I really like Sen Segur. Any criticism is offered out of affection. They're too good to maroon themselves in their own back yards.
Colorama have probably forgotten what their own back yards look like. When Carwyn and co. aren't touring their own music, Wales' russet-haired music man is doing sessions – or acting as a gun for hire – for the likes of Edwyn Collins.
Colorama's groove has real bite from the off. Their opener Do The Pump draws a significant crowd of head-shakers and foot-tappers into the tent. More tender moments from their recent releases – Good Music and Llyfr Lliwio – enchant the hardcore festival goers who have been rewarded for not deserting the site with sunshine and spangling music.
The crowd thins a little towards the end. Some bloke called Johnny Marr is playing in a big tent just over the way. Colorama don't have his reputation but – the two Smiths songs he encores with aside – they do have songs that'd beat Johnny's solo offerings, if this were Top Trumps and music could be so easily reduced.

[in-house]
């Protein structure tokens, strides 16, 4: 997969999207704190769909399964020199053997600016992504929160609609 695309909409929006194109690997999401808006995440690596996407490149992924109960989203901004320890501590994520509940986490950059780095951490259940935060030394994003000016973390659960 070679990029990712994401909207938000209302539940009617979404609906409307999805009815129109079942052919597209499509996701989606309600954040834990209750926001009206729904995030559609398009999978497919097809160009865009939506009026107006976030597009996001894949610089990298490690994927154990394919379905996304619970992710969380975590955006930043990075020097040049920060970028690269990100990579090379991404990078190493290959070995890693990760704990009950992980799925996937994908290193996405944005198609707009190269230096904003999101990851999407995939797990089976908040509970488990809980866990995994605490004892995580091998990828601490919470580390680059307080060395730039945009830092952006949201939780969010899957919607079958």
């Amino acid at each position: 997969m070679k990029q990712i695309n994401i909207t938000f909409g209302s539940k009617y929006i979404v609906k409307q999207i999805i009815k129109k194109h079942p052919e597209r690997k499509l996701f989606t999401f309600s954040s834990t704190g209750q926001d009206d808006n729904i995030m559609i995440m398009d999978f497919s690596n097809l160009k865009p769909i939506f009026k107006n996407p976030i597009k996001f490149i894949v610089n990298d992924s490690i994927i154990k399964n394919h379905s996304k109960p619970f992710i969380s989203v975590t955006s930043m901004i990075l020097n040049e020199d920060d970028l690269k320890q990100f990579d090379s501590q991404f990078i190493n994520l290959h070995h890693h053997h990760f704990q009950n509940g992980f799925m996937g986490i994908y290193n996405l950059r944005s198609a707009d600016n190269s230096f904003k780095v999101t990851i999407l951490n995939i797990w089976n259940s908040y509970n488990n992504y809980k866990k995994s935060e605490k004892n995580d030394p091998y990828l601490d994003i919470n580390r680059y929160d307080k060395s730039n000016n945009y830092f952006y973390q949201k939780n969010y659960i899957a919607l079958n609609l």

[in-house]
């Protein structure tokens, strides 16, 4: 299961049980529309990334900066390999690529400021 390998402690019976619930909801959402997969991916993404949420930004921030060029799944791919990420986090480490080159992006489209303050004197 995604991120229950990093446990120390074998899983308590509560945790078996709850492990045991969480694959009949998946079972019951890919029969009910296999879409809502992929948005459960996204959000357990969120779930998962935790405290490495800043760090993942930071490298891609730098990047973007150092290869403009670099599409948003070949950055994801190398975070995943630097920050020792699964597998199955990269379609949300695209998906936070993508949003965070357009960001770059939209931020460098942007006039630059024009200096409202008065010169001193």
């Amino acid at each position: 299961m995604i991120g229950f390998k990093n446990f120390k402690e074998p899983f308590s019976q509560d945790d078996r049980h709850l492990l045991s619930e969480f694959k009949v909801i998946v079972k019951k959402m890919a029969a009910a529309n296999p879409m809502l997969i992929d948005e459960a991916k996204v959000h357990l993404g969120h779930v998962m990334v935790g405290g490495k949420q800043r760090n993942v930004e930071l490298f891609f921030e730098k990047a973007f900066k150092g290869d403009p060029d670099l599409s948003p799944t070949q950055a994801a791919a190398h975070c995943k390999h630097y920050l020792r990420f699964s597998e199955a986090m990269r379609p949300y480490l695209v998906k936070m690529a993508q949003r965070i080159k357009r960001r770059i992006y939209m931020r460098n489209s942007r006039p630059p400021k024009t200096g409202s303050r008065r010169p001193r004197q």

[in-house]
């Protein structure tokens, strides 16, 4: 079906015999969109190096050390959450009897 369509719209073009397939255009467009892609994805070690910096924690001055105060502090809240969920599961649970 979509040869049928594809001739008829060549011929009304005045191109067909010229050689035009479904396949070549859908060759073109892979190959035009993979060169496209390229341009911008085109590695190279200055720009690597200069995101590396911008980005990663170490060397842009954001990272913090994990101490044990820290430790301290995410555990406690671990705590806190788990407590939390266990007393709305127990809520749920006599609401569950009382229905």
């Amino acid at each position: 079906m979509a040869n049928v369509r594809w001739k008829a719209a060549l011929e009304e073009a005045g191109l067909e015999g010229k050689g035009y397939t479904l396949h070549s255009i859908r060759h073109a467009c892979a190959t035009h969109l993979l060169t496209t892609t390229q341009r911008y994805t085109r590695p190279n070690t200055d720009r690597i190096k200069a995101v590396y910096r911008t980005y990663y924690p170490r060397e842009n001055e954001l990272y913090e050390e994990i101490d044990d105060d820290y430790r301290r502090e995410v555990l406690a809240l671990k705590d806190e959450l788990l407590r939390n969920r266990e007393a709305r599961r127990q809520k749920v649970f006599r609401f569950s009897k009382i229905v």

I watch Marr do There Is A Light That Never Goes Out and it's so finely, and respectfully done, there is no possibility of me making a 'Marr marrs his reputation' joke. He can't sing like Morrissey, of course, but his larynx is more than serviceable. When he plays those liquid guitar lines that I spent hours upon hours trying to fathom in my bedroom back in Nannerch, it is a Truly Great Festival Moment.
This is exactly what the organisers are after. It's clear they think in these terms: capital letters in the Prisoner/Portmeirion font.
Portmeirion (photo: Clare Wilson)
Then it's Chic. In north Wales. Back in north Wales. A couple of years ago, two north Walean DJs – the estimable Phat Phil Cooper and Ian Cottrell – stumbled across the hitherto uncelebrated fact that Nile Rodgers, and an embryonic version of Chic, spent a summer in residence in Colwyn Bay, honing their music in the local bars and clubs of NORTH WALES.